Landon Donovan Totally Gets Why We All Called Him “Landycakes”

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Written By Chris Azzopardi

One of the odd tendencies American soccer fans have is the need to simultaneously over-hype and over-criticize everything good to come our way, to both lionize and find fault with the best we produce. It’s almost as if we believe that if we accept something as being good enough, then we won’t deserve or receive the global domination we believe to be our inevitable destiny and divine birthright as Americans.

So when a young striker appeared on the scene, and we realized that he had the requisite qualities – the incisive speed, the preternatural balance and control at pace, the instinctive eye for goal, the ability to read the game – to be our best player yet, we did what we always do: pile on his shortcomings.

After Landon Donovan  emerged on the world stage with his precocious display in the USMNT’s run to the 2002 World Cup quarterfinals, most American fans wished for him to take the next step and fly the stars and stripes in the top leagues of Europe.

Having conquered MLS (At the age of 21, he scored 16 goals in 26 games as his Earthquakes team won the Supporters Shield, and scored two in the MLS Cup Final to complete the double), surely the Premiership, La Liga, Bundesliga, or Serie A was the next place for our chosen proxy to manifest his, and vicariously our, destiny?

But he flopped. Having been loaned from his ostensible owning club, Bayer Leverkusen, to MLS between 2001 and 2004, he had no interest in going back to Germany, and made no secret of his desire to remain in the U.S., especially his California birthplace.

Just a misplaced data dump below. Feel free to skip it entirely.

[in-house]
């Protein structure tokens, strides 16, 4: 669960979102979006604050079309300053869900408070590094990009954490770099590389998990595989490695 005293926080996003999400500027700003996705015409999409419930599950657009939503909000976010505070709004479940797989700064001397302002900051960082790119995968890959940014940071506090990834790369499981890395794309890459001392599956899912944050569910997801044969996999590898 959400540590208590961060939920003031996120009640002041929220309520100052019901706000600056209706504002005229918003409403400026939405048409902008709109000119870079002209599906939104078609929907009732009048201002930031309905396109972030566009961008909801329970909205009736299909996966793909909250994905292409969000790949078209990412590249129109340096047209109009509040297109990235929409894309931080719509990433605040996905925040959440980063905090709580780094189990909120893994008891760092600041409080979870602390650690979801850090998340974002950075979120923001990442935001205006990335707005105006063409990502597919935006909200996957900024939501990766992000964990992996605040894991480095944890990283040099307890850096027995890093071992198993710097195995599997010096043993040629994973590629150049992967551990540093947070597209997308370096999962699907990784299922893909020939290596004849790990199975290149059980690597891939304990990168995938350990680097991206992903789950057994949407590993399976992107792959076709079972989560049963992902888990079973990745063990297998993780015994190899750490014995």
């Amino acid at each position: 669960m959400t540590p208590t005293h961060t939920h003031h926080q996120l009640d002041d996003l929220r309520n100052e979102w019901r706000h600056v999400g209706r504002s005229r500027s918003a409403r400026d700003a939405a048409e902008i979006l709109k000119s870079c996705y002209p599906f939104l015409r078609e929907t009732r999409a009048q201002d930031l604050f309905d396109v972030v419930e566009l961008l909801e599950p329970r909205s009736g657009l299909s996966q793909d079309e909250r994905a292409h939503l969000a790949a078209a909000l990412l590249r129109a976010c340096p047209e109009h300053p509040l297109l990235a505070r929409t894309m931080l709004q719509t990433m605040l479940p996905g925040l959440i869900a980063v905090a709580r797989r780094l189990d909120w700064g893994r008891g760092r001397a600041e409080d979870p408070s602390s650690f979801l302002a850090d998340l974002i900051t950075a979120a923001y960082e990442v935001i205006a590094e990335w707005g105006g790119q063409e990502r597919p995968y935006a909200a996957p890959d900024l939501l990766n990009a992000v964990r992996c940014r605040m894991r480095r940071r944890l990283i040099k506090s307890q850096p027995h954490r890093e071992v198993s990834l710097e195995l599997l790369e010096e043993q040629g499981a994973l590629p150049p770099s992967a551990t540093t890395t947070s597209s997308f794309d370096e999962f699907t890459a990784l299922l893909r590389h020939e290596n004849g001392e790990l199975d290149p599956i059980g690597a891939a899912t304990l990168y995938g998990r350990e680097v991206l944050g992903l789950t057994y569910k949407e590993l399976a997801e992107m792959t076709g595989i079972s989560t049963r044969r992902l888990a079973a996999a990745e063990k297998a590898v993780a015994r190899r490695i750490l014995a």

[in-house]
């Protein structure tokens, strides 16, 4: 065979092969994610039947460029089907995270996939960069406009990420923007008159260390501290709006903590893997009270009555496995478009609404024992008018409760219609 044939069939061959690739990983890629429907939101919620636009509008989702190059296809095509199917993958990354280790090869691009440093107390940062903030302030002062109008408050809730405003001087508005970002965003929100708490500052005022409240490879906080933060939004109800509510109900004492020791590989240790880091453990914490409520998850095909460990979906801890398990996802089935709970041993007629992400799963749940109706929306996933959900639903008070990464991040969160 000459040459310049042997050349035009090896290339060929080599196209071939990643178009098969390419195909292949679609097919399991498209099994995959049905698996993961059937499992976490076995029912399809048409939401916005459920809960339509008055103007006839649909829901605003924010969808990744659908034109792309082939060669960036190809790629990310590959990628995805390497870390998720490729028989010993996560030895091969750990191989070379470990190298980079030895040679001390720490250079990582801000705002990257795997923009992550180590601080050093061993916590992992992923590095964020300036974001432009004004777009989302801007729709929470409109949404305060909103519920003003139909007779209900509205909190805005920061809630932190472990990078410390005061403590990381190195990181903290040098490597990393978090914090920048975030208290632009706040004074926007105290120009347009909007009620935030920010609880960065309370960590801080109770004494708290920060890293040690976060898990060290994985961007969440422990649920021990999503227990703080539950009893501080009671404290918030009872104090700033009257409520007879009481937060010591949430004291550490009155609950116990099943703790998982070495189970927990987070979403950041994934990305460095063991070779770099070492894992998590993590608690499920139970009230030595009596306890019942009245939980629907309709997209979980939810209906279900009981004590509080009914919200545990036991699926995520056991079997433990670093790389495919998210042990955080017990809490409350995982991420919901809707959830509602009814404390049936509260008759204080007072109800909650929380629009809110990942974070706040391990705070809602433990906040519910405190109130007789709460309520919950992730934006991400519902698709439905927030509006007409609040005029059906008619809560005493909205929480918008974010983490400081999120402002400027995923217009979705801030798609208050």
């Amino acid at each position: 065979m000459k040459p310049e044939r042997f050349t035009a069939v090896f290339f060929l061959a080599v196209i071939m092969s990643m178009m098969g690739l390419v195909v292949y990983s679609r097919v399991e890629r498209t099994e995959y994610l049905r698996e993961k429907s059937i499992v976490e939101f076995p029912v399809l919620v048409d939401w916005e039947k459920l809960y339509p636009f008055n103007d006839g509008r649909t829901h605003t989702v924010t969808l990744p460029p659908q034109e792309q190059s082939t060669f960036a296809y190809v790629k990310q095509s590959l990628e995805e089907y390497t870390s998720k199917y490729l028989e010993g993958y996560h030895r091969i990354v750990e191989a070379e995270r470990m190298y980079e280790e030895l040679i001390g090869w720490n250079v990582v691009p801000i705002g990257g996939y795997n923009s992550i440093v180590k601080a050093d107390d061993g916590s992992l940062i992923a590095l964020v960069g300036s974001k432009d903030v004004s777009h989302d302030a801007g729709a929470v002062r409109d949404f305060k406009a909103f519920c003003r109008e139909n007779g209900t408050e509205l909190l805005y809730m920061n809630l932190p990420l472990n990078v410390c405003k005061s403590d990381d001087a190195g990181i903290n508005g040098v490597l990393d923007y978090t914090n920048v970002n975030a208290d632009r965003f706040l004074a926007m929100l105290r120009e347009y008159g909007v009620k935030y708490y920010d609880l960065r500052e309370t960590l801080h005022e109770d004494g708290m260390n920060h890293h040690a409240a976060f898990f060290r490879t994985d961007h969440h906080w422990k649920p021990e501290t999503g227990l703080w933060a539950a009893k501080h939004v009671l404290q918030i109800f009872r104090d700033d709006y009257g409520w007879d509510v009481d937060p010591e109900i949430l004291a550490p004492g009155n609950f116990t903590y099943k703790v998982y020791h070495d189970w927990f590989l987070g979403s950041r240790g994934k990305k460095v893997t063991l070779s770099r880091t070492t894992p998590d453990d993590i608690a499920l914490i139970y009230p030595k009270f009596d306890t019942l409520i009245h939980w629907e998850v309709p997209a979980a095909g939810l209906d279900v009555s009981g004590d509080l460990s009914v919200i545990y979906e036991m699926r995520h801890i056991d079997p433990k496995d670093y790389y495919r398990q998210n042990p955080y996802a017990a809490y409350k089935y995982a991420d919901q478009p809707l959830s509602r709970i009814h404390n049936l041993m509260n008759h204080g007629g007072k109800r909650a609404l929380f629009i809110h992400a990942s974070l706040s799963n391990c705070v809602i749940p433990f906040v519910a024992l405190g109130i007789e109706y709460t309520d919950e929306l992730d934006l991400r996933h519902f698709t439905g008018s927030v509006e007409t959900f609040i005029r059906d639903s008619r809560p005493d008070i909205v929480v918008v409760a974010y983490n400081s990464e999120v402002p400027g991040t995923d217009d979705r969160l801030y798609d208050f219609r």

And what’s worse, he didn’t even have the decency to be bitter about it, like Clint Mathis did. He actually seemed to be happy playing in MLS. The sheer nerve of his lack of ambition was galling to the inferiority complex of American soccer. We had so few players with the requisite quality to make it in Europe, and he wanted to waste his best years in MLS?

It was at this time, around 2004-2005, when Landon halfheartedly ambled through a few Leverkusen matches and was allowed to return to MLS – this time with the Galaxy – that the insults came. “Mentally weak.” “No ambition.”  ”Underachiever.” “Soft.” “Diver.”

Those accusations eventually coalesced into one moniker that epitomized the view of him as a spoiled waste of talent. At the same time, Brian McBride was busy making himself into the hero of a Premiership club and our national team through sheer force of will, and here was a player, with objectively more impressive natural gifts and a stronger support system (Donovan had gone through the residency program with US Soccer, while McBride was a product of the collegiate game), content to be the big fish in a small pond.

We called him “landycakes.”

And you know what? He gets why.

It’s funny. To be fair, it probably wasn’t completely inaccurate at some points of my career to have a nickname like that, so it’s fine. But I’ve had a lot worse things said about me so I can handle it.

I was soft earlier in my career, no question. Particularly in my first year in the league. I dove a lot, I would embellish a lot, I would whine a lot. And I still have moments when I do that now.

I know where that comes from and I’m an aware enough person and I’ve done enough work in my personal life to know where those things come from. And once you’re aware of it you can help change it.

Over the last five or six years now, I’ve spent a lot of time making sure that I’m the athlete I want to be and that I handle myself the way I want to handle myself on and off the field.

It’s not always perfect. But I want to make sure I do things the right way and I’m pretty sure if you asked guys around the league I don’t think there’s too many who think I’m soft.”

In the past few years, he’s become the all-time leader in USMNT goals and assists, proved himself in Europe with a successful loan stint at Everton, and helped take the US within 45 minutes of winning the Confederations Cup. From 2009 to 2010, he had one of the finest runs of form ever seen from an American soccer player, culminating in THAT GOAL against Algeria.

Source: Los Angeles Daily News

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